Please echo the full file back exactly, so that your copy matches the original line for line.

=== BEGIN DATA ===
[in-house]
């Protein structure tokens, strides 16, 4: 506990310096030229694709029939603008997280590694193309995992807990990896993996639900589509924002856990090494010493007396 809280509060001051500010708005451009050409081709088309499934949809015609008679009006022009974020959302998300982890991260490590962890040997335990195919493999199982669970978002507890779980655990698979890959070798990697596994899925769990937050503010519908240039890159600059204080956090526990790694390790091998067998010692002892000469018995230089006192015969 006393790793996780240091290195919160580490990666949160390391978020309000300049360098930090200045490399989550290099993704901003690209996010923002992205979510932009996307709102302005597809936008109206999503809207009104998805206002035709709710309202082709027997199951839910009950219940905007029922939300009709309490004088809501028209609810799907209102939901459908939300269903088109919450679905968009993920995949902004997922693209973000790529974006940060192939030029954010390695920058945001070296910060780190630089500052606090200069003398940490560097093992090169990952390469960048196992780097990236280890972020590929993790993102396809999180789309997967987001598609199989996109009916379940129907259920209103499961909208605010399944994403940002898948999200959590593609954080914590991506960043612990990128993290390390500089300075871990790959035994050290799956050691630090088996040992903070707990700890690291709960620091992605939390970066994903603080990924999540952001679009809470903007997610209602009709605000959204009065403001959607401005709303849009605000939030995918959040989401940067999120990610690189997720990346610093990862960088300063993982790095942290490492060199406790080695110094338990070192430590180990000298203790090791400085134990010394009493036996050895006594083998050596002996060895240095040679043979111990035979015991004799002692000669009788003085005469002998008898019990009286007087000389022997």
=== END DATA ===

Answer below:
[in-house]
């Protein structure tokens, strides 16, 4: 506990310096030229694709029939603008997280590694193309995992807990990896993996639900589509924002856990090494010493007396 809280509060001051500010708005451009050409081709088309499934949809015609008679009006022009974020959302998300982890991260490590962890040997335990195919493999199982669970978002507890779980655990698979890959070798990697596994899925769990937050503010519908240039890159600059204080956090526990790694390790091998067998010692002892000469018995230089006192015969 006393790793996780240091290195919160580490990666949160390391978020309000300049360098930090200045490399989550290099993704901003690209996010923002992205979510932009996307709102302005597809936008109206999503809207009104998805206002035709709710309202082709027997199951839910009950219940905007029922939300009709309490004088809501028209609810799907209102939901459908939300269903088109919450679905968009993920995949902004997922693209973000790529974006940060192939030029954010390695920058945001070296910060780190630089500052606090200069003398940490560097093992090169990952390469960048196992780097990236280890972020590929993790993102396809999180789309997967987001598609199989996109009916379940129907259920209103499961909208605010399944994403940002898948999200959590593609954080914590991506960043612990990128993290390390500089300075871990790959035994050290799956050691630090088996040992903070707990700890690291709960620091992605939390970066994903603080990924999540952001679009809470903007997610209602009709605000959204009065403001959607401005709303849009605000939030995918959040989401940067999120990610690189997720990346610093990862960088300063993982790095942290490492060199406790080695110094338990070192430590180990000298203790090791400085134990010394009493036996050895006594083998050596002996060895240095040679043979111990035979015991004799002692000669009788003085005469002998008898019990009286007087000389022997």